ONE EVENING IN THE SECOND WEEK of March last year, Larkana, in Pakistan’s Sindh province, was visited by an uncharacteristic burst of violence. It had begun with a rumour that a man, a Hindu, had been seen burning some pages of the Quran—a crime under Pakistan’s blasphemy laws, for which the punishment can range from a fine to life imprisonment. Through the day, the rumour spread across the city via text messages, from one house to the next, and from one madrasa to another. By a few accounts, the news of the alleged act and perpetrator was announced over the public address systems of some mosques in the city.
By that evening, a mob wielding flaming torches had gathered in Dari Mohalla, outside the home of the person they believed had committed the offense: Sangeet Kumar, a resident of Larkana in his early forties, who was unemployed and subsisted on odd jobs such as sweeping his sister’s beauty salon, which she ran out of the same house the family lived in. Kumar, his brother and three of his six sisters sat in the main bedroom, huddled together in fear, watching the mob’s torches flicker through frosted windows. “We could hear them screaming,” Veena, one of Kumar’s older sisters, told me. “We could see the fire through the windows. We were terrified. We didn’t know what they wanted.”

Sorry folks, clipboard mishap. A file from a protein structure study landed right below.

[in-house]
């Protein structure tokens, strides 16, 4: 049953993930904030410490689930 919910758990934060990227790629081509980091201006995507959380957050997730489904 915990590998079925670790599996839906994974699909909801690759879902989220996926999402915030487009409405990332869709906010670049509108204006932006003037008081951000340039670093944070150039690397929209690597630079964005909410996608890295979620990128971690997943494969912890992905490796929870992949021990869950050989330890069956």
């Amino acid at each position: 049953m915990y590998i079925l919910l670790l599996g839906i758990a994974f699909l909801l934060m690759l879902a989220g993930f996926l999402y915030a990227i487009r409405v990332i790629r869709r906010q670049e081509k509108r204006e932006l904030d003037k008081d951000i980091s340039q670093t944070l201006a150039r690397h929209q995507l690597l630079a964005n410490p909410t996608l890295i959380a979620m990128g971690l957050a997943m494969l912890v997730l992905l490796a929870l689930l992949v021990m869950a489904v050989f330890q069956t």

After about two hours, the crowd left, and marched towards Jinnah Bagh on Royal Road, about half a kilometre away. That area is home to a significant Hindu population, as well as a revered Shiva temple—the largest of Larkana’s three Hindu shrines. Dileep Kumar, the owner of a sweets shop beside the temple who was present when the crowd gathered—one thousand strong, by his estimate—told me that he “saw young boys with the devil in their eyes.” “I had never seen these people before,” he said. “Larkana has never been this violent. Can you imagine one thousand people on this small street?”